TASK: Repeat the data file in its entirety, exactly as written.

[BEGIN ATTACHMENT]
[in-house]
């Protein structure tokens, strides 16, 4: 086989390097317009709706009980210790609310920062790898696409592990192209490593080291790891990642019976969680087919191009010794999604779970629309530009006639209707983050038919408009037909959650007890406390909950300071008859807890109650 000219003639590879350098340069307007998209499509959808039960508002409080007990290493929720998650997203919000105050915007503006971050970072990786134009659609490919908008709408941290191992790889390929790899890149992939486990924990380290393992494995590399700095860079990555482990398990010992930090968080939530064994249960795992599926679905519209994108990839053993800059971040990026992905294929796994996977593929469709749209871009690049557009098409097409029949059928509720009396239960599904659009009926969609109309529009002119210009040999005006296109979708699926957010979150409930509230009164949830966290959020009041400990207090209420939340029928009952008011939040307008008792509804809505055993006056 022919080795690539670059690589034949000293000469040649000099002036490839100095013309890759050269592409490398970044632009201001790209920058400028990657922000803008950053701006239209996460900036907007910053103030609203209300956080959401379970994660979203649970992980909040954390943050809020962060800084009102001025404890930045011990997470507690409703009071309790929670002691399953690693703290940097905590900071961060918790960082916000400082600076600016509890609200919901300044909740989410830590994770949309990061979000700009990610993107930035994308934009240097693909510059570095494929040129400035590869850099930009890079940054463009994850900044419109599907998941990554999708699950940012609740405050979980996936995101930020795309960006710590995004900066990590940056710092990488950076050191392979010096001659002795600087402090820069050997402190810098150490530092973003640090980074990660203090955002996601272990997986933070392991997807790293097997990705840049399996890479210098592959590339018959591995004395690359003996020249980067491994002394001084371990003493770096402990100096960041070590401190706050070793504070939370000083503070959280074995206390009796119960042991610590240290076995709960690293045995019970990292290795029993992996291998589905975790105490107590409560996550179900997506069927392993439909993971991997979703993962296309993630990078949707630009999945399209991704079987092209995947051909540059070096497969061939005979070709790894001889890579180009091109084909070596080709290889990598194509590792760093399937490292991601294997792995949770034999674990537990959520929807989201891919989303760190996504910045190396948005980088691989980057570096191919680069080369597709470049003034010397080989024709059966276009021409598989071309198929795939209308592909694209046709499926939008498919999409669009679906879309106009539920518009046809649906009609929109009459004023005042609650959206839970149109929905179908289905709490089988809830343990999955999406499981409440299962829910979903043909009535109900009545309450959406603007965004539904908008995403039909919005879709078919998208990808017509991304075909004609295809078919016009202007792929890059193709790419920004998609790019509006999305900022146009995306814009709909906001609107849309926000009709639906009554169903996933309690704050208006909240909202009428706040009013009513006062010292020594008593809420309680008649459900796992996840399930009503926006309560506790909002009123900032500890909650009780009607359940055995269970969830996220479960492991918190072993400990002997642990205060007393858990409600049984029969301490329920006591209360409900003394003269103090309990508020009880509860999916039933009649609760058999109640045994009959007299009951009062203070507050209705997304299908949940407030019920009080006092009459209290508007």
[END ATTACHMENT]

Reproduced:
[in-house]
């Protein structure tokens, strides 16, 4: 086989390097317009709706009980210790609310920062790898696409592990192209490593080291790891990642019976969680087919191009010794999604779970629309530009006639209707983050038919408009037909959650007890406390909950300071008859807890109650 000219003639590879350098340069307007998209499509959808039960508002409080007990290493929720998650997203919000105050915007503006971050970072990786134009659609490919908008709408941290191992790889390929790899890149992939486990924990380290393992494995590399700095860079990555482990398990010992930090968080939530064994249960795992599926679905519209994108990839053993800059971040990026992905294929796994996977593929469709749209871009690049557009098409097409029949059928509720009396239960599904659009009926969609109309529009002119210009040999005006296109979708699926957010979150409930509230009164949830966290959020009041400990207090209420939340029928009952008011939040307008008792509804809505055993006056 022919080795690539670059690589034949000293000469040649000099002036490839100095013309890759050269592409490398970044632009201001790209920058400028990657922000803008950053701006239209996460900036907007910053103030609203209300956080959401379970994660979203649970992980909040954390943050809020962060800084009102001025404890930045011990997470507690409703009071309790929670002691399953690693703290940097905590900071961060918790960082916000400082600076600016509890609200919901300044909740989410830590994770949309990061979000700009990610993107930035994308934009240097693909510059570095494929040129400035590869850099930009890079940054463009994850900044419109599907998941990554999708699950940012609740405050979980996936995101930020795309960006710590995004900066990590940056710092990488950076050191392979010096001659002795600087402090820069050997402190810098150490530092973003640090980074990660203090955002996601272990997986933070392991997807790293097997990705840049399996890479210098592959590339018959591995004395690359003996020249980067491994002394001084371990003493770096402990100096960041070590401190706050070793504070939370000083503070959280074995206390009796119960042991610590240290076995709960690293045995019970990292290795029993992996291998589905975790105490107590409560996550179900997506069927392993439909993971991997979703993962296309993630990078949707630009999945399209991704079987092209995947051909540059070096497969061939005979070709790894001889890579180009091109084909070596080709290889990598194509590792760093399937490292991601294997792995949770034999674990537990959520929807989201891919989303760190996504910045190396948005980088691989980057570096191919680069080369597709470049003034010397080989024709059966276009021409598989071309198929795939209308592909694209046709499926939008498919999409669009679906879309106009539920518009046809649906009609929109009459004023005042609650959206839970149109929905179908289905709490089988809830343990999955999406499981409440299962829910979903043909009535109900009545309450959406603007965004539904908008995403039909919005879709078919998208990808017509991304075909004609295809078919016009202007792929890059193709790419920004998609790019509006999305900022146009995306814009709909906001609107849309926000009709639906009554169903996933309690704050208006909240909202009428706040009013009513006062010292020594008593809420309680008649459900796992996840399930009503926006309560506790909002009123900032500890909650009780009607359940055995269970969830996220479960492991918190072993400990002997642990205060007393858990409600049984029969301490329920006591209360409900003394003269103090309990508020009880509860999916039933009649609760058999109640045994009959007299009951009062203070507050209705997304299908949940407030019920009080006092009459209290508007």